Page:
Pompeo Talks North Korea Denuclearization In Singapore
SCOTT SIMON, HOST:
The secretary of state is back in Singapore. It's been nearly two months since he was there with President Trump for the big summit with Kim Jong Un. And as - the secretary details that there has not been much progress on thorny issues in the region and Russia is violating international sanctions. NPR's Anthony Kuhn joins us from Beijing. Anthony, thanks so much for being with us.
ANTHONY KUHN, BYLINE: My pleasure, Scott.
SIMON: First, the basics - Secretary Pompeo's attending a meeting about - of about a dozen Asian nations. We know the president likes to negotiate one on one. So what is the multilateral message in Singapore?
KUHN: So Pompeo was at a meeting of the foreign ministers of the Association of Southeast Asian Nations. One of his main messages to them is that the U.S. is not retreating from the region or turning in on itself. And he underlined this by announcing $300 million in new U.S. government funding for security cooperation in the region and another roughly $100 million for economic and infrastructure projects. Now, observers were quick to note that that's really not very much money compared to China's investments in the region. And it's also a pretty small commitment compared to the Trans-Pacific Partnership free trade deal, which the Trump administration pulled out of in its early days. The other main message to Asian governments there was to just keep on enforcing those sanctions against North Korea until they give up their nuclear weapons.
SIMON: The secretary says that Russia's violating U.N. sanctions regarding North Korea and that Pyongyang is going back in its commitment to denuclearize, which says essentially the - you know, that summit a few weeks ago we hailed did nothing.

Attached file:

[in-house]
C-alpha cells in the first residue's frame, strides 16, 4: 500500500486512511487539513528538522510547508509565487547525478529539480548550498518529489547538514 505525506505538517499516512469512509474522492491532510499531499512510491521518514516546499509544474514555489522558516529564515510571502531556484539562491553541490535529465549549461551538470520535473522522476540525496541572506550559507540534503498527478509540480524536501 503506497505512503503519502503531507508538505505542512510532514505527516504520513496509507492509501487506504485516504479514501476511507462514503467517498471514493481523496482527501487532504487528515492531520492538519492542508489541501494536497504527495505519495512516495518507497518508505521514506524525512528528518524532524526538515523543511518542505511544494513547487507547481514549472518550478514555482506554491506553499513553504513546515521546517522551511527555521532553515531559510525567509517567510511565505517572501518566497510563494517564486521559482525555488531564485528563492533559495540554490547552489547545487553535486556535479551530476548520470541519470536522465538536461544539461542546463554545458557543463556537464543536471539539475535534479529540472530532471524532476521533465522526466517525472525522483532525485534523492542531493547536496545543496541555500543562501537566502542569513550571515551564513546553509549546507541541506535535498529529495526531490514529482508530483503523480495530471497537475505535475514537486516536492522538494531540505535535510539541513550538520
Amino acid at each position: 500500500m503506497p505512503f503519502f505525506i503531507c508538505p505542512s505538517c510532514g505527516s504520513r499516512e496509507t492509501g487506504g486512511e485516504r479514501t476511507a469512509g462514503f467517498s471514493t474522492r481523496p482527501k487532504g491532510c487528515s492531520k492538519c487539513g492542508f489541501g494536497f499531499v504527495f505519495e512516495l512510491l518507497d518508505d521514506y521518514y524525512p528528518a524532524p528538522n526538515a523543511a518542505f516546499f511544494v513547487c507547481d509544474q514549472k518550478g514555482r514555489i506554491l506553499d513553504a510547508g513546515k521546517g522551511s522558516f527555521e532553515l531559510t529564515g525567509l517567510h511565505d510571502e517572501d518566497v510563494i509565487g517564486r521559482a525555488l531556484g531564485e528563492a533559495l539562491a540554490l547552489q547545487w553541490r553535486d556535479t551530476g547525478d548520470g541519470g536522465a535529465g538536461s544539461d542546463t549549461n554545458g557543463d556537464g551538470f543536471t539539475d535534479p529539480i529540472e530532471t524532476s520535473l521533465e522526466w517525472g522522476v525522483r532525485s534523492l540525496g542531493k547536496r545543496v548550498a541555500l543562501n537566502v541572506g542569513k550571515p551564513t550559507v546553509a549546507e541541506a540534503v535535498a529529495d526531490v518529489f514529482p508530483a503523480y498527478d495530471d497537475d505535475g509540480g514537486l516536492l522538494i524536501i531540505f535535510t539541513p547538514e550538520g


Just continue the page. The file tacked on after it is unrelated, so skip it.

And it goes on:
KUHN: Or at least there's been a lot of backsliding. There have been these reports coming out that Russia is reportedly doing business with North Korea in violation of the sanctions and also that North Korea continues to crank out more fuel for atomic bombs and more missiles. But, you know, the basic problem is there's just no apparent game plan or a timetable for denuclearization in North Korea. Basically, the U.S. is saying, you've got to make the first move. You give up your nukes. And North Korea's saying, no, you've got to make the first move by giving us some sort of security guarantees.
Now, after Pompeo left this meeting, North Korea's foreign minister, Ri Yong Ho, expressed alarm saying that the U.S. seemed to be backing away from the commitments that President Trump made to Kim Jong Un at the summit in Singapore. He said, you know, we, the North Koreans, are making goodwill gestures, including a ban or a moratorium on testing nukes and missiles. But you, the U.S., haven't responded. You just seemed to be intent on, you know, continuing to sanction us. So basically, both sides seemed very mistrustful and concerned that the other is trying to renege on its commitments.
SIMON: Tell us, please, about an exchange of letters in Singapore.
KUHN: Right. So Sung Kim, ambassador to the Philippines - who's been involved in these talks - gave a letter from President Trump to give to Kim Jong Un. We don't know what it said. But it just shows that the two leaders are still in touch on the relationship.
SIMON: OK. NPR's Anthony Kuhn speaking with us from Beijing. Anthony, thanks so much for being with us.
KUHN: You're sure welcome, Scott.
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